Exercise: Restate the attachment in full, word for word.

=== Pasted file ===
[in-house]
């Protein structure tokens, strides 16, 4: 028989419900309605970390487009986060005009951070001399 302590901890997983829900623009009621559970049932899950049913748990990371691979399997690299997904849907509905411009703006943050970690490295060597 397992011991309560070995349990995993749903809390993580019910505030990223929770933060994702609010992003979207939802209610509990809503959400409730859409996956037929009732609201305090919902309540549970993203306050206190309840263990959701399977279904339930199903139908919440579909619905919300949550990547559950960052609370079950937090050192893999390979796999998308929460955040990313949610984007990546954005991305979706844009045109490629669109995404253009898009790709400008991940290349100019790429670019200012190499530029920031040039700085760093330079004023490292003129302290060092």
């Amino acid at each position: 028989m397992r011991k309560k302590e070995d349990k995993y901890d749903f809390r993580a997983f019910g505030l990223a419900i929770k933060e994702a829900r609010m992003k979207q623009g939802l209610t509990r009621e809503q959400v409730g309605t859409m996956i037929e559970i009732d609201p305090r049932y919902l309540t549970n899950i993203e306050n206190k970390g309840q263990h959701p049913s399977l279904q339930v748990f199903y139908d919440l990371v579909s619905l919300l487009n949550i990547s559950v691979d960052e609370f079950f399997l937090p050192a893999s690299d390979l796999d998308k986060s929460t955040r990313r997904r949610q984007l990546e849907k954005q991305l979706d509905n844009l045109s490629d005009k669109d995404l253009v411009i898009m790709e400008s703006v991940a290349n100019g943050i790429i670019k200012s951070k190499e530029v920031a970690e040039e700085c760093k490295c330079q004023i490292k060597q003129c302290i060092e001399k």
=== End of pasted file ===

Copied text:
[in-house]
């Protein structure tokens, strides 16, 4: 028989419900309605970390487009986060005009951070001399 302590901890997983829900623009009621559970049932899950049913748990990371691979399997690299997904849907509905411009703006943050970690490295060597 397992011991309560070995349990995993749903809390993580019910505030990223929770933060994702609010992003979207939802209610509990809503959400409730859409996956037929009732609201305090919902309540549970993203306050206190309840263990959701399977279904339930199903139908919440579909619905919300949550990547559950960052609370079950937090050192893999390979796999998308929460955040990313949610984007990546954005991305979706844009045109490629669109995404253009898009790709400008991940290349100019790429670019200012190499530029920031040039700085760093330079004023490292003129302290060092």
């Amino acid at each position: 028989m397992r011991k309560k302590e070995d349990k995993y901890d749903f809390r993580a997983f019910g505030l990223a419900i929770k933060e994702a829900r609010m992003k979207q623009g939802l209610t509990r009621e809503q959400v409730g309605t859409m996956i037929e559970i009732d609201p305090r049932y919902l309540t549970n899950i993203e306050n206190k970390g309840q263990h959701p049913s399977l279904q339930v748990f199903y139908d919440l990371v579909s619905l919300l487009n949550i990547s559950v691979d960052e609370f079950f399997l937090p050192a893999s690299d390979l796999d998308k986060s929460t955040r990313r997904r949610q984007l990546e849907k954005q991305l979706d509905n844009l045109s490629d005009k669109d995404l253009v411009i898009m790709e400008s703006v991940a290349n100019g943050i790429i670019k200012s951070k190499e530029v920031a970690e040039e700085c760093k490295c330079q004023i490292k060597q003129c302290i060092e001399k």